Socrates

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This article is about the classical Greek philosopher. For other uses of Socrates, see Socrates (disambiguation).
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external image 200px-Socrates_Louvre.jpg

Socrates
Full name
Socrates (Σωκράτης)
Born
c. 469 / 470 BC[1]
Died
399 BC (age approx. 71)
Era
Ancient philosophy
Region
Western Philosophy
School

Classical Greek
Main interests
Epistemology, ethics
Notable ideas
Socratic method, Socratic irony
Influenced



UWASocrates gobeirne cropped.jpg
UWASocrates gobeirne cropped.jpg


Part of a series on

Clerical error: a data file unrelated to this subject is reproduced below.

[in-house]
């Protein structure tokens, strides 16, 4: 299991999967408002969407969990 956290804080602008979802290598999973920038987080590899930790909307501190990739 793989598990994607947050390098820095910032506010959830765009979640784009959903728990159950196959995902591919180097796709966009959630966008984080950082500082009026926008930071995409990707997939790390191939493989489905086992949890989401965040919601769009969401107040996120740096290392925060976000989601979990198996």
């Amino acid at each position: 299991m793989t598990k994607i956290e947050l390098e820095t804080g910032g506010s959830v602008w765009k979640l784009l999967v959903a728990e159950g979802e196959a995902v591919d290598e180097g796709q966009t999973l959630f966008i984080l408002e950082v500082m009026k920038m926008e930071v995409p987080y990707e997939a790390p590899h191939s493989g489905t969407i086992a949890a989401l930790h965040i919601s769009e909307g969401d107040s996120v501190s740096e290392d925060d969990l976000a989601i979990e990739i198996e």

Socrates
"I know that I know nothing"
Social gadfly · Trial of Socrates

Eponymous concepts
Socratic dialogue · Socratic method

Socratic problem · Socratic paradox

Disciples

Plato · Xenophon

Antisthenes · Aristippus

Related topics
Platonism · Stoicism

Cynics · Cyrenaics

The Clouds
v · d · e
Socrates (Greek: Σωκράτης, Ancient Greek pronunciation: [sɔːˈkratɛːs], Sōkrátēs; c. 469 BC–399 BC,[1] pronounced /ˈsɒkrətiːz/ in English) was a classical Greek Athenian philosopher. Credited as one of the founders of Western philosophy, he is an enigmatic figure known chiefly through the accounts of later classical writers, especially the writings of his students Plato and Xenophon, and the plays of his contemporary Aristophanes. Many would claim that Plato's dialogues are the most comprehensive accounts of Socrates to survive from antiquity.[2]